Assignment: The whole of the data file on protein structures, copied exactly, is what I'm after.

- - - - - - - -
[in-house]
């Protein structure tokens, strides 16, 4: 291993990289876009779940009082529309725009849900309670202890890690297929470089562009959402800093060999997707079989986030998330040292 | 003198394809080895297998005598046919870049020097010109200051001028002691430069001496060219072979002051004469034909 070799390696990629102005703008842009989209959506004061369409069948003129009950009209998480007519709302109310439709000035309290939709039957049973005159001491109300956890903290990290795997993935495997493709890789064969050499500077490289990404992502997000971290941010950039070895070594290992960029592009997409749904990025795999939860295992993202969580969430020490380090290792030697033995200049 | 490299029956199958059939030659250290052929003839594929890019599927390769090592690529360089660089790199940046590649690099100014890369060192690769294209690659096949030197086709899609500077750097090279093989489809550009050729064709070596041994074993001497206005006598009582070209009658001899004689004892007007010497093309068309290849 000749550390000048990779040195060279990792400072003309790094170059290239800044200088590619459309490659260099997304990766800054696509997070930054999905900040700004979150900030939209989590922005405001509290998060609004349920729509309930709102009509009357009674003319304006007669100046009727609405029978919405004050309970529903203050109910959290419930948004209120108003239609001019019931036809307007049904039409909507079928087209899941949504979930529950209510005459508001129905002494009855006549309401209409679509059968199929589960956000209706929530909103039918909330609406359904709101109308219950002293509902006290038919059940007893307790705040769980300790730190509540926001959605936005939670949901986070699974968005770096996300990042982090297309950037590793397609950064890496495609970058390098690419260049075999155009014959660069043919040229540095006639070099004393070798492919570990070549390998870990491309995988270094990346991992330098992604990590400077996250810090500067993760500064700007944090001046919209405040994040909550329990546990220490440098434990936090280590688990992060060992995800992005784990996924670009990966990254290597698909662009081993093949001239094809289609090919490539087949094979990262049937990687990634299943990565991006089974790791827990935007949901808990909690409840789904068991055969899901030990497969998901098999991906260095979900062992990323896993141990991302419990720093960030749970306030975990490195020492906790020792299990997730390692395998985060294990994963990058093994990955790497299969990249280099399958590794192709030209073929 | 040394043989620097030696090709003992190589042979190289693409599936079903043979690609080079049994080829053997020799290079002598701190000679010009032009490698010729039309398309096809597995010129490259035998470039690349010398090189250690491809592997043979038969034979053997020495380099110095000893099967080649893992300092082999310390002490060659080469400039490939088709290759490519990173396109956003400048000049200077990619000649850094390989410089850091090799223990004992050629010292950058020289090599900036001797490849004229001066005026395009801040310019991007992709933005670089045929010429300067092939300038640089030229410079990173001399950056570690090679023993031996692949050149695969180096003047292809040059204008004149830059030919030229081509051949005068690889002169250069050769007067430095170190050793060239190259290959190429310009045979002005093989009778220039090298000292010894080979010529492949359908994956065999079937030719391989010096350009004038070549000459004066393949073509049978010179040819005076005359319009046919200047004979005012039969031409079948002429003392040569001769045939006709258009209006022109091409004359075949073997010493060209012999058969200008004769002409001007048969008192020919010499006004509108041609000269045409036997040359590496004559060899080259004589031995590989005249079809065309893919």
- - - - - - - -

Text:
[in-house]
């Protein structure tokens, strides 16, 4: 291993990289876009779940009082529309725009849900309670202890890690297929470089562009959402800093060999997707079989986030998330040292 | 003198394809080895297998005598046919870049020097010109200051001028002691430069001496060219072979002051004469034909 070799390696990629102005703008842009989209959506004061369409069948003129009950009209998480007519709302109310439709000035309290939709039957049973005159001491109300956890903290990290795997993935495997493709890789064969050499500077490289990404992502997000971290941010950039070895070594290992960029592009997409749904990025795999939860295992993202969580969430020490380090290792030697033995200049 | 490299029956199958059939030659250290052929003839594929890019599927390769090592690529360089660089790199940046590649690099100014890369060192690769294209690659096949030197086709899609500077750097090279093989489809550009050729064709070596041994074993001497206005006598009582070209009658001899004689004892007007010497093309068309290849 000749550390000048990779040195060279990792400072003309790094170059290239800044200088590619459309490659260099997304990766800054696509997070930054999905900040700004979150900030939209989590922005405001509290998060609004349920729509309930709102009509009357009674003319304006007669100046009727609405029978919405004050309970529903203050109910959290419930948004209120108003239609001019019931036809307007049904039409909507079928087209899941949504979930529950209510005459508001129905002494009855006549309401209409679509059968199929589960956000209706929530909103039918909330609406359904709101109308219950002293509902006290038919059940007893307790705040769980300790730190509540926001959605936005939670949901986070699974968005770096996300990042982090297309950037590793397609950064890496495609970058390098690419260049075999155009014959660069043919040229540095006639070099004393070798492919570990070549390998870990491309995988270094990346991992330098992604990590400077996250810090500067993760500064700007944090001046919209405040994040909550329990546990220490440098434990936090280590688990992060060992995800992005784990996924670009990966990254290597698909662009081993093949001239094809289609090919490539087949094979990262049937990687990634299943990565991006089974790791827990935007949901808990909690409840789904068991055969899901030990497969998901098999991906260095979900062992990323896993141990991302419990720093960030749970306030975990490195020492906790020792299990997730390692395998985060294990994963990058093994990955790497299969990249280099399958590794192709030209073929 | 040394043989620097030696090709003992190589042979190289693409599936079903043979690609080079049994080829053997020799290079002598701190000679010009032009490698010729039309398309096809597995010129490259035998470039690349010398090189250690491809592997043979038969034979053997020495380099110095000893099967080649893992300092082999310390002490060659080469400039490939088709290759490519990173396109956003400048000049200077990619000649850094390989410089850091090799223990004992050629010292950058020289090599900036001797490849004229001066005026395009801040310019991007992709933005670089045929010429300067092939300038640089030229410079990173001399950056570690090679023993031996692949050149695969180096003047292809040059204008004149830059030919030229081509051949005068690889002169250069050769007067430095170190050793060239190259290959190429310009045979002005093989009778220039090298000292010894080979010529492949359908994956065999079937030719391989010096350009004038070549000459004066393949073509049978010179040819005076005359319009046919200047004979005012039969031409079948002429003392040569001769045939006709258009209006022109091409004359075949073997010493060209012999058969200008004769002409001007048969008192020919010499006004509108041609000269045409036997040359590496004559060899080259004589031995590989005249079809065309893919």